Photo by Howard C. Smith/ISIphotos.com
By FRANCO PANIZO
Losing a national championship game can be as demoralizing and heartbreaking as any defeat, but when you enjoyed a near-perfect season, there's reason to be optimistic.
That is the case for the University of Louisville, which returns many of its starters from a 2010 season during which it went without a loss until the final game of the year against Akron.
The Cardinals have put that College Cup disappointment behind themselves, and they now look back on last year's 20-1-3 record as something to build on rather than dwell on. They have also turned their focus on returning to the NCAA tournament final and hoisting college soccer's most-prized possession in 2011.
"We're disappointed that that final game we didn't outscore our opponent," said head coach Ken Lolla. "But for looking at the body of work that we did over the course of the season, it was a very positive season, and I think the players view it that way. Right now we continue to get better and improve and get a chance to play in that final game again."
With a list of returning players that includes Colin Rolfe, Austin Berry and Andre Boudreaux, Louisville enters the season as the favorite to win the national championship. The Cardinals were voted No. 1 in the NSCAA preseason poll.
But even with a chunk of last year's successful team making its way back, Louisville will see some changes. One of those will be the style of play, even though the team scored 49 goals and only allowed 19 in 2010.
"It's definitely more possession-oriented," said Rolfe, a finalist for the 2010 Hermann Trophy. "We've definitely been working on keeping the ball and now we're more working on possession with a purpose and finding the right times to go forward and when to maybe bring it back and spread teams out a little bit."
The team will benefit from having Rolfe and Berry return, and not just because of their experience and skill. The two seniors spent part of the summer training with the clubs in Europe, Berry with Orebro and Rolfe with Djurgarden and Fredrikstad.
The two players have nothing but positives to say when asked about their experiences abroad, and both had their eyes opened as to how much work is put into playing the sport professionally.
"Showing up early, getting things done, not just getting there right at practice time, showing up for practice and leaving right after," said Berry, who spent some time with U.S. men's national team midfielder Alejandro Bedoya while training with Orebro. "There's a lot of guys over there that that's their job, and they'll be at practice an hour before to get work in. Then they're at practice with the coaches and then a lot of guys would stick around or come back later, so it's just taking that as an example for myself to see what it takes to be a professional and being able to show that example at practice week in and week out."
Louisville will likely need that and more as it plays a schedule filled with teams in the top 25. The Cardinals begin 2011 with a home game against sixth-ranked UCLA on Saturday, and they then go on a road trip to face unranked but talented Wake Forest followed by the third-ranked team in North Carolina.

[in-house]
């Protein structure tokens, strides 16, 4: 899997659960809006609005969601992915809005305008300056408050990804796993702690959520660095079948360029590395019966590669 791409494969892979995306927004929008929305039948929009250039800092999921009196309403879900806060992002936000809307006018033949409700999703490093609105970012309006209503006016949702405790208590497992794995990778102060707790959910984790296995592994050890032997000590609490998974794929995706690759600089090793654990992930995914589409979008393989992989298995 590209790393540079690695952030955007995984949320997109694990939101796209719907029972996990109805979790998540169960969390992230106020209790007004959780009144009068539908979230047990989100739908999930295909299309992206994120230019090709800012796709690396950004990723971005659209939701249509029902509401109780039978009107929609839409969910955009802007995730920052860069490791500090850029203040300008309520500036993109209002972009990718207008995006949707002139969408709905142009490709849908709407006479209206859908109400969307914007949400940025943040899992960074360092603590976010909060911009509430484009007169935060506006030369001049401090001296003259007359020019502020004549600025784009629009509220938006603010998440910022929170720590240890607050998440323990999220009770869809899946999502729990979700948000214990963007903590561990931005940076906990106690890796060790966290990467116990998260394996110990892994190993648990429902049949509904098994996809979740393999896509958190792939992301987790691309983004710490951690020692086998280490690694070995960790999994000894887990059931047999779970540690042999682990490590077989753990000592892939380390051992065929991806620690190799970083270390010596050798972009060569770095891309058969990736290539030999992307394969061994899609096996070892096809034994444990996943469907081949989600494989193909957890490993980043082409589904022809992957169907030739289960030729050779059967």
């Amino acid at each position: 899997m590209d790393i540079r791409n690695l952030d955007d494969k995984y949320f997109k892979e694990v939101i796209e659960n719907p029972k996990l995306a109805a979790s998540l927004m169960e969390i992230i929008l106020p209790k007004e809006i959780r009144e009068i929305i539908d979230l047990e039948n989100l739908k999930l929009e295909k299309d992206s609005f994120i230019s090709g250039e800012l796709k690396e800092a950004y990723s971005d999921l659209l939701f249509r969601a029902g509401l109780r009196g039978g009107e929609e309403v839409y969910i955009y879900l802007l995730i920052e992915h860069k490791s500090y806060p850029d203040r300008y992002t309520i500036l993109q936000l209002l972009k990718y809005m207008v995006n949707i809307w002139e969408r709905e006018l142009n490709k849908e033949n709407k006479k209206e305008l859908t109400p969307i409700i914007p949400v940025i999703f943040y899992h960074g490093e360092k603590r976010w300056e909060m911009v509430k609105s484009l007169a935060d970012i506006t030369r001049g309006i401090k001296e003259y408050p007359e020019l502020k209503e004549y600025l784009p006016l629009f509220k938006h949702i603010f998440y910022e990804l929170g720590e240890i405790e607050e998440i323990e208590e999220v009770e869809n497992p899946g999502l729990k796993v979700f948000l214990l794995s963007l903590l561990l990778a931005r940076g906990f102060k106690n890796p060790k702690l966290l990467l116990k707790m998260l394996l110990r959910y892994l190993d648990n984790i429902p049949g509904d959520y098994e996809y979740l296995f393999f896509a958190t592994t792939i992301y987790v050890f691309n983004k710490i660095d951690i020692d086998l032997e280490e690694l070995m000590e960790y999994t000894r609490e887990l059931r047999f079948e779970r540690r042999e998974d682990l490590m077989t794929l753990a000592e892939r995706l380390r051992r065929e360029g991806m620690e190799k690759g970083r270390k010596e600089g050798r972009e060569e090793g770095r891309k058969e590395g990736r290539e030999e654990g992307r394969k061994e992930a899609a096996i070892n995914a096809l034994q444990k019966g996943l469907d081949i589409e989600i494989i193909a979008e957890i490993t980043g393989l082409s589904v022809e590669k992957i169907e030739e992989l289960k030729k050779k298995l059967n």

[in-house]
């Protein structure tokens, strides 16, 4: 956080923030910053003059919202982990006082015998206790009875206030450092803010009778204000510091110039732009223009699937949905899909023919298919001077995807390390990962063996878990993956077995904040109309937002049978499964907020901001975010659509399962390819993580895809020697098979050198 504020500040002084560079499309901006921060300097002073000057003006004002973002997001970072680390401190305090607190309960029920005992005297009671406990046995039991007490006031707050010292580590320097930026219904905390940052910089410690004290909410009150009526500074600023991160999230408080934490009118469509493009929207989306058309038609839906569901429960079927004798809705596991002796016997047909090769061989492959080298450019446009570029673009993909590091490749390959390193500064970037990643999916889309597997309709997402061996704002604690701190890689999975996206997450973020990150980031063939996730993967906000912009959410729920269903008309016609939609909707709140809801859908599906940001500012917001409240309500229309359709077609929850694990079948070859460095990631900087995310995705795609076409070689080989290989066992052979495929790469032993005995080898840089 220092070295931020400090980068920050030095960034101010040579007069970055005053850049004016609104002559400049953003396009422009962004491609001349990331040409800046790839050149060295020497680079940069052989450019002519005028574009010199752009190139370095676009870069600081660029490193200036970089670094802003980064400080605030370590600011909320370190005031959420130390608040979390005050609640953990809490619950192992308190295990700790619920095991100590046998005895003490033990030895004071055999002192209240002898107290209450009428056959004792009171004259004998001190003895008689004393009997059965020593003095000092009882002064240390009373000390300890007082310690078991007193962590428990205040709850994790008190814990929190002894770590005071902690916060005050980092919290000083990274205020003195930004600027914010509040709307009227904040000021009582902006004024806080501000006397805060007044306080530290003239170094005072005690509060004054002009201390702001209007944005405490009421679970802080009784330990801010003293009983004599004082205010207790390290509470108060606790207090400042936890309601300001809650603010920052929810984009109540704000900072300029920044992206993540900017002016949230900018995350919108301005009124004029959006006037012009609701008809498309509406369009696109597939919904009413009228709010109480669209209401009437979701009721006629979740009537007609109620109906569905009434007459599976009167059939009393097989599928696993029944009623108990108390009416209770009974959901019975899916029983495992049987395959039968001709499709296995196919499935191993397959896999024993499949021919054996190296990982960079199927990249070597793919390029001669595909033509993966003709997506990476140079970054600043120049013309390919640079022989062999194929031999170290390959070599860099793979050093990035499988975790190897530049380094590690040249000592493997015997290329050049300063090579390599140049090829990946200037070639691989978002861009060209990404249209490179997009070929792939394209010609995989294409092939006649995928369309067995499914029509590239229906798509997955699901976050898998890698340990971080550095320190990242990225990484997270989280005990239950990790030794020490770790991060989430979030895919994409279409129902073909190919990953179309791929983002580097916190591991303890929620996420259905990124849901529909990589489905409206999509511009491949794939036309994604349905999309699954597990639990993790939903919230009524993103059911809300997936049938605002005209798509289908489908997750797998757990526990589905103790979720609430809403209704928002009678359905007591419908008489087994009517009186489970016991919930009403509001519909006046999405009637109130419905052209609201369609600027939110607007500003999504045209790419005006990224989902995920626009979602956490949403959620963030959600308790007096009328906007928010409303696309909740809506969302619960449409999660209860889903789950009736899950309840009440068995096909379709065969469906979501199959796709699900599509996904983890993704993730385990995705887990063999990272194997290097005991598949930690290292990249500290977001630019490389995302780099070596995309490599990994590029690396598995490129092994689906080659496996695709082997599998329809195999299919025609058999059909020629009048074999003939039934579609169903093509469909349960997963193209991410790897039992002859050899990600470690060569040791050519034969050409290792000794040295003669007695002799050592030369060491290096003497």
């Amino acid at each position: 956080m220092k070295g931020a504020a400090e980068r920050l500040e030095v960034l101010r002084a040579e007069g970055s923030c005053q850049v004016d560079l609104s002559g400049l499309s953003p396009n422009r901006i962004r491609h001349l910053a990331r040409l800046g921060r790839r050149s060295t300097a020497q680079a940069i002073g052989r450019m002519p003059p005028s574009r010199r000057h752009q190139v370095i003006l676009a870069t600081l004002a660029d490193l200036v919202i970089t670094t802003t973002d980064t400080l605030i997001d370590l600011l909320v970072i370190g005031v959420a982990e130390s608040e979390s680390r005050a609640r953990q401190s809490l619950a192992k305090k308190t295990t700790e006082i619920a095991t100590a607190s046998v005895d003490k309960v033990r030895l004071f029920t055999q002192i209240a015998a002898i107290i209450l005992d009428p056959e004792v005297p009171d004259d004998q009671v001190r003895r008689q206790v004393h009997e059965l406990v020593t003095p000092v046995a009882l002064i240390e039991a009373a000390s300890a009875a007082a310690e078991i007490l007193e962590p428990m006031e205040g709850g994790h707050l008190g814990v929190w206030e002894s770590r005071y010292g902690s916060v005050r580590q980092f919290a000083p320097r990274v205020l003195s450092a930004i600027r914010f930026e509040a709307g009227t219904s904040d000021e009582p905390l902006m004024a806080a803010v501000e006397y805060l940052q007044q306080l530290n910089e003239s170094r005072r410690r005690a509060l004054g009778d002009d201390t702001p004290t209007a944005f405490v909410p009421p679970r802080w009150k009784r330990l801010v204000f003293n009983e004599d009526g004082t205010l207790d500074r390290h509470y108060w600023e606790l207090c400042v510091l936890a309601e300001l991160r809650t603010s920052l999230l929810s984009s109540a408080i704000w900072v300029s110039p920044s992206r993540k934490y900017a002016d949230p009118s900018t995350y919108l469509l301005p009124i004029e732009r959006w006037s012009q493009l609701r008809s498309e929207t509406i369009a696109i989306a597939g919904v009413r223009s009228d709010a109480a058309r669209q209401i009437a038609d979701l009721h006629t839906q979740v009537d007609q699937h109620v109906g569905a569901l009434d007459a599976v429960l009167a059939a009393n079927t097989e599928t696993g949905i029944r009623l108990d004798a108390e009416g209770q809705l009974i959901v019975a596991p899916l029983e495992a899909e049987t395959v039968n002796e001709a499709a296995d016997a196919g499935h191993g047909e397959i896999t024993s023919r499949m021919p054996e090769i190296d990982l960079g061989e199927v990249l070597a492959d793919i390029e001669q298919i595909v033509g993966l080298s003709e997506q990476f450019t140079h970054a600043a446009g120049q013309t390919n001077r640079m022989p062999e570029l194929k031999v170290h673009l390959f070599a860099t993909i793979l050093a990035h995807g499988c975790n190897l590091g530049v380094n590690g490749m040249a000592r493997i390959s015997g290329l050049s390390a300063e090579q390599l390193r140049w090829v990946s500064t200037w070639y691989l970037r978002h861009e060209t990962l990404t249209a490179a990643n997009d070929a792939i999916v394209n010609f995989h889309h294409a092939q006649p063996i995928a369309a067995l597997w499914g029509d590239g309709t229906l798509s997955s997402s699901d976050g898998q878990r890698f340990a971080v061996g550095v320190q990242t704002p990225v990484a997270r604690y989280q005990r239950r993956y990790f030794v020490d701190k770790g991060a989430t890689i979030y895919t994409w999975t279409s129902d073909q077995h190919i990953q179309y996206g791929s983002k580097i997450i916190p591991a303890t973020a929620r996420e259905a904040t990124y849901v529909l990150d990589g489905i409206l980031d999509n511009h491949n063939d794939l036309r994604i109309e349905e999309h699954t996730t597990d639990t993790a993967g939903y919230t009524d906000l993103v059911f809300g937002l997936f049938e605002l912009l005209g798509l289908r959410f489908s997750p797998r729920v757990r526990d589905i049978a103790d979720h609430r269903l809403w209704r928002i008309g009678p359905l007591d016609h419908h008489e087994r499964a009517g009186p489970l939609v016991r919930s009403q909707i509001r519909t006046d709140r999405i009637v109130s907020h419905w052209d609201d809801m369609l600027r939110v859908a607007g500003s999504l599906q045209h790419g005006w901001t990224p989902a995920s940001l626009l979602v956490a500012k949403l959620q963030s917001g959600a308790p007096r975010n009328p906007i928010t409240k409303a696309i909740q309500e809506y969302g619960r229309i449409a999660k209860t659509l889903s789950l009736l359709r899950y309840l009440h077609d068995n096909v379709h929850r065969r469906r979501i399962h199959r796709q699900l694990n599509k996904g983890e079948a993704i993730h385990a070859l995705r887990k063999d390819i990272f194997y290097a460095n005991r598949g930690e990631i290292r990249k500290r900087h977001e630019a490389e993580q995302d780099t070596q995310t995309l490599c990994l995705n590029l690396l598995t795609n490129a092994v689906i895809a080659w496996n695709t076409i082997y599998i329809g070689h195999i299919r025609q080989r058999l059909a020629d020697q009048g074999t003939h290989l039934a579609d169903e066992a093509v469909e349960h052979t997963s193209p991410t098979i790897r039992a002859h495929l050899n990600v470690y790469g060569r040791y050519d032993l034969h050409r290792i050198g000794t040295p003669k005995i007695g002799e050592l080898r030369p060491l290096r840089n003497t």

The season is littered with stretches of games like that for the Cardinals. In three games in late September-early October, Louisville will face Notre Dame, Connecticut and Indiana, all of which are currently ranked inside the top 17.
"We do have a tough season and in preseason being ranked No. 1, and always going to be ranked high this season, we're going to get everyone's best game," said Berry. "Everyone is always going to be excited and wanting to play the top team, and I think that will only help us to grow as a team: to be able to face solid competition all throughout the year and come tournament time, we are kind of up to speed with the high pressure situations and what it takes to play in games of pretty big magnitude being through that this whole regular season."
To get through the rough schedule and to try and match last year's impressive record, Louisville needs production from its returning players as well as some of the younger guys, like redshirt freshman Manolo Sanchez and sophomore defender/midfielder Andrew Farrell.
Lolla has stressed the importance of having a deep team, as he knows injuries and other factors will help determine how the season plays out. But Lolla is counting on his more experienced players to help carry the load, on and off the field.
"The experienced guys that have been here for a while understand the standard as well as create good habits," said Lolla. "Guys you would expect us to talk about like Austin Berry and Colin Rolfe and Nick DeLeon and Kenney Walker, are guys that have been around for a while and are very experienced and understand what it takes to be successful and create good pictures for our young guys as well."
If any senior is going to be relied upon more than most, it is likely to be Rolfe. The senior forward is an integral a part as any in the Cardinals' offense, especially considering he led the team in goals scored (9) and tied with Walker for the team best in assists (7) last season.
Rolfe doesn't think the team sees him as the main goal-scorer, and he doesn't care if it's him scoring or someone else, as long as the team is winning.
It is that team-oriented mentality that has allowed Louisville to shrug off any lingering disappointment from last year while also helping it to focus on finishing the job in 2011.
"We're shooting for a national championship, just like plenty of other teams around the country," said Rolfe. "But we sat down at the beginning of this preseason and kind of mapped out where we wanted to go and that was definitely the endpoint of where we'd like to be."